Learn the latest about CWD in Montana
What is chronic wasting disease? Where in Montana has it been found? What is Fish, Wildlife and Parks doing about CWD? What can hunters do about CWD? Answers to these questions and more will be offered at a CWD program at Montana WILD Sept. 26 from 6 to 7 p.m.
FWP Game Management Bureau Chief John Vore will give a presentation on CWD and will demonstrate how hunters can remove their harvested animal’s special lymph nodes that can be tested for CWD.
The program begins at 6 p.m. at the Montana WILD Education Center, located at 2668 Broadwater Ave., in Helena next to Spring Meadow Lake State Park off Highway 12 West.
For more information, call Montana WILD at 406-444-9944.
Bluebirding in Montana
Did you ever drive along a rural road in Montana and wonder about all those bird houses on the posts? The original Mountain Bluebird Trail, located on Sloan Road outside of Ronan, is still maintained and bluebird research there continues. From that trail, there are countless more through Montana and southern Idaho. Jane Brockway will relate her adventures of being a trail monitor and discuss the bluebird conservation movement on the state and national level.
Her Power Point presentation and slide show of Mountain and Western bluebirds includes a short video “Inside the Nest Box." Come and learn about bluebirding in western Montana! Jane Brockway started ‘blue birding’ in about 1998 with a few boxes at the family ranch in western Montana. Her trail now totals about 80 boxes. Her camera lives on her table and she is able watch and photograph bluebirds most of the year. Jane trained to band birds in 2004 and currently bands 200-350 bluebirds per year. She holds a Master Banding Permit for Mountain Bluebird Trails (MBT) and has been editor of the Mountain Bluebird Trails newsletter for the past 10 years. She has served on the Board of Directors of MBT for many years and also serves on the board of directors for the North American Bluebird Society.
Tuesday, Sept. 10, at Montana WILD, 2668 Broadwater Ave.
Future Fisheries projects approved
Westslope cutthroat trout, brown trout and rainbow trout will be kept out of irrigation diversions and remain in the stream when fish screens are installed on diversions in Lolo Creek and the West Fork of the Bitterroot River. These projects are two of 11 that recently received funding by the Montana Fish & Wildlife Commission through the Future Fisheries Improvement Program.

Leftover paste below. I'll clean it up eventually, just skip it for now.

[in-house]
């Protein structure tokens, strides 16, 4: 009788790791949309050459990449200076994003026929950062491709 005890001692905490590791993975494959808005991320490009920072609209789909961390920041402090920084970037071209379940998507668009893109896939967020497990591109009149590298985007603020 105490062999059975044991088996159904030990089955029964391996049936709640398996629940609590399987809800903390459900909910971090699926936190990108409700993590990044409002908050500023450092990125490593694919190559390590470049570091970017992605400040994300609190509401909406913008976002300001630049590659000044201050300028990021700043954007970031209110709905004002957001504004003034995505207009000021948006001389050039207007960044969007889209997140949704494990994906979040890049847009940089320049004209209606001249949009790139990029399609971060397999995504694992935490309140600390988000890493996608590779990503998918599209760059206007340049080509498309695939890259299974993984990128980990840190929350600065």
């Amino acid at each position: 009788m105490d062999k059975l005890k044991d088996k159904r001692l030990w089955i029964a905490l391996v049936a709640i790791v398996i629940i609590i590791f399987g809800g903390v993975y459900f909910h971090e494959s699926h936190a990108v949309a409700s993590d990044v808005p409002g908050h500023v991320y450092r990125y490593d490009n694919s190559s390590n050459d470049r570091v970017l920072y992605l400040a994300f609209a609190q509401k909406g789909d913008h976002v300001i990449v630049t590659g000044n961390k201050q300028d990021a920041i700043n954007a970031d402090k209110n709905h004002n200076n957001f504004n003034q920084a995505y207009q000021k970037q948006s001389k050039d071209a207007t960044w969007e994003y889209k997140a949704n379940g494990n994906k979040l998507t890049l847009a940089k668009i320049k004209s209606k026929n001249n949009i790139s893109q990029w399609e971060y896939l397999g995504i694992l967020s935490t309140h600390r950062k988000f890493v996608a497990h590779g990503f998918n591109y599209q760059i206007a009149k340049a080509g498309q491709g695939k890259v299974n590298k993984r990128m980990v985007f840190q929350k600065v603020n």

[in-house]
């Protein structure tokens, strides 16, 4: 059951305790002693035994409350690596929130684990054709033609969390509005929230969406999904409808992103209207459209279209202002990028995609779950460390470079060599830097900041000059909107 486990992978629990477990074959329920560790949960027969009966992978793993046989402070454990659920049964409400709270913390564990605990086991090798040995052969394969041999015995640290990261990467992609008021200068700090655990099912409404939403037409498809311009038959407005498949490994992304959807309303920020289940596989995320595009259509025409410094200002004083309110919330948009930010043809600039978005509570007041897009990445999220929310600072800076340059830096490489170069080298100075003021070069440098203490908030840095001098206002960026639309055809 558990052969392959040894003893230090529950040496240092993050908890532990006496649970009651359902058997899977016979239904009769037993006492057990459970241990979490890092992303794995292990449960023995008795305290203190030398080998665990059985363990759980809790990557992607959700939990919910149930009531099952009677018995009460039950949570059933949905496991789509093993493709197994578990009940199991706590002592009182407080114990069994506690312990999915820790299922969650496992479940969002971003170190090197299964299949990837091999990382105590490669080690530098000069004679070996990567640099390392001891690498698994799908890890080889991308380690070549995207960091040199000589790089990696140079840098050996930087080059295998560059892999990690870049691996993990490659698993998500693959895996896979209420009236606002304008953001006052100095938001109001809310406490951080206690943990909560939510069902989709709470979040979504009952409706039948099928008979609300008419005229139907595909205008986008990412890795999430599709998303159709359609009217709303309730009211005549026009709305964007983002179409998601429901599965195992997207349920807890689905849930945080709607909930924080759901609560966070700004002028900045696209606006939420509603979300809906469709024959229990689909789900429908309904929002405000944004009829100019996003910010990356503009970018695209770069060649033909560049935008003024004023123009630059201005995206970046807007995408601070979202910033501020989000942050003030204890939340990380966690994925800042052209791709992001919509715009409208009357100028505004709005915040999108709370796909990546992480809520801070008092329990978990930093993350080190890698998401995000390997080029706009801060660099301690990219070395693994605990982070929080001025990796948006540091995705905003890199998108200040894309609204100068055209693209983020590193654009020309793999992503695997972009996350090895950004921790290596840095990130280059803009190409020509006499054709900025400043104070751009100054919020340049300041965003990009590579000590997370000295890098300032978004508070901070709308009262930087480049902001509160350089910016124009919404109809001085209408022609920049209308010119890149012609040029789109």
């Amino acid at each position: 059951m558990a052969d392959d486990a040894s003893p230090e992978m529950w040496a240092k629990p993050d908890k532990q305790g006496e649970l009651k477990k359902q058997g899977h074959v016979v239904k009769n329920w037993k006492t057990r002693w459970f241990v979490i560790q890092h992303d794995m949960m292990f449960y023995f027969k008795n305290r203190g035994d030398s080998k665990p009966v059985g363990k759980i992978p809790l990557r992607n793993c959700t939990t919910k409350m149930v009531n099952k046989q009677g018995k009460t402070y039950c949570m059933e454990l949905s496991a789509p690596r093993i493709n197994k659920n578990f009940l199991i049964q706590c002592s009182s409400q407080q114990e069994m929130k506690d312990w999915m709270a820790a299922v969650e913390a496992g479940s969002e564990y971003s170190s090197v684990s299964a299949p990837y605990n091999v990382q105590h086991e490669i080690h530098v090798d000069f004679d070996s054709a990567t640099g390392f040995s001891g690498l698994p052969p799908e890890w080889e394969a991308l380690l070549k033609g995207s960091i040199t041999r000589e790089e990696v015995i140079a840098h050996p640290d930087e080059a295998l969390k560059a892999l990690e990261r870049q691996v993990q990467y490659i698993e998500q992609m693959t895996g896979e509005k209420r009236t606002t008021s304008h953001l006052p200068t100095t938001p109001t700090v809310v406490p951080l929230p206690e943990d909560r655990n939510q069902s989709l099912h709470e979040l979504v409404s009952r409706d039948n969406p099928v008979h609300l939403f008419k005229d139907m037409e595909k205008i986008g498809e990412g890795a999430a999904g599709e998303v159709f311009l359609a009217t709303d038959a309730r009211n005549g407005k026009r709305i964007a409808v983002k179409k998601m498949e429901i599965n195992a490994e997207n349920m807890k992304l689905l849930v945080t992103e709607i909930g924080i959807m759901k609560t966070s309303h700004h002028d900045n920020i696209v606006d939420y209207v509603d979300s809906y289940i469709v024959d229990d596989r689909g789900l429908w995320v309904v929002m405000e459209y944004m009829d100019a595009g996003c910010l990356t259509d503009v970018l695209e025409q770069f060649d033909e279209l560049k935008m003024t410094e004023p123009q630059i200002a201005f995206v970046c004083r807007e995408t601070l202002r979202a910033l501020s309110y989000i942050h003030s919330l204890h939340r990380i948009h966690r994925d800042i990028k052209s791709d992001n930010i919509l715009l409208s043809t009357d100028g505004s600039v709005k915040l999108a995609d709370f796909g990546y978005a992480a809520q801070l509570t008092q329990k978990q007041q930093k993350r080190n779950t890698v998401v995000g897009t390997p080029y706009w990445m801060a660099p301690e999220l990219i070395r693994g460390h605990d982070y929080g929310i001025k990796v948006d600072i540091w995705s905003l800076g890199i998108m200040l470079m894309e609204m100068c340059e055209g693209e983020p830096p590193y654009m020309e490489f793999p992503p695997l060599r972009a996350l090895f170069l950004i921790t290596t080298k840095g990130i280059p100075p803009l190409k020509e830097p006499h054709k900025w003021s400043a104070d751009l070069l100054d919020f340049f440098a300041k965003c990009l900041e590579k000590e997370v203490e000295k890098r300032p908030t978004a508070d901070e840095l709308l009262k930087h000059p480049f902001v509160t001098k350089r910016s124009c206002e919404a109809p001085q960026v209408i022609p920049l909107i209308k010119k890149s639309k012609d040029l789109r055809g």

The fisheries improvements include restoration of streams to a natural condition, installing fish screens to keep fish out of irrigation diversions, increasing flow to streams, decommissioning roads near streams, improving fish passage, dam spillway repair and more.
The approved projects are located across Montana, including five that are west and six that are east of the Continental Divide.
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Applications for the FFIP winter-cycle grants are due Nov. 30, 2019, to FWP's Fisheries Management Bureau. Application forms are available on FWP’s website, at FWP regional offices and at the headquarters in Helena.
Any individual or group with a project designed to restore or enhance habitat for wild or native fish may apply for FFIP funding. Applicants are encouraged to work with local FWP fisheries biologists. Landowners and other project partners usually share project costs, extending FFIP dollars.
More information and FFIP applications are available on FWP's website at fwp.mt.gov.
Approved FFIP projects:
- Beaver Creek Upper Missouri channel reconstruction (Lewis and Clark County, tributary to the Missouri River)
- Sevenmile Creek restoration phase 2 (Lewis and Clark County, tributary to Tenmile Creek)
- French Creek channel reconstruction (Deer Lodge County, tributary to Deep Creek and the Big Hole River)
Red Rocks Vegetation Project approved
Beaverhead-Deerlodge National Forest Supervisor Cheri Ford has signed the Decision Notice for the Red Rocks Vegetation Project located north of Butte and west of Interstate 15 near the communities of Bernice and Basin.
The BDWG is a citizen-based committee of people who represent key interests, geographic balance, and knowledge of the Beaverhead-Deerlodge National Forest.
This project will implement treatments across 6,673 acres. The purpose of these treatments are to reduce timber stand density and increase age class, size class, and species diversity in the project area as well as reduce encroaching conifers in low to mid-elevation grassland-shrubland communities and aspen stands. Treatments will include timber harvesting, slashing, and prescribed burning.
The project Decision Notice is available for public review online at the project web page www.fs.usda.gov/project/?project=51022, or copies may be requested by contacting the Butte Ranger District Office at 406-494-2147.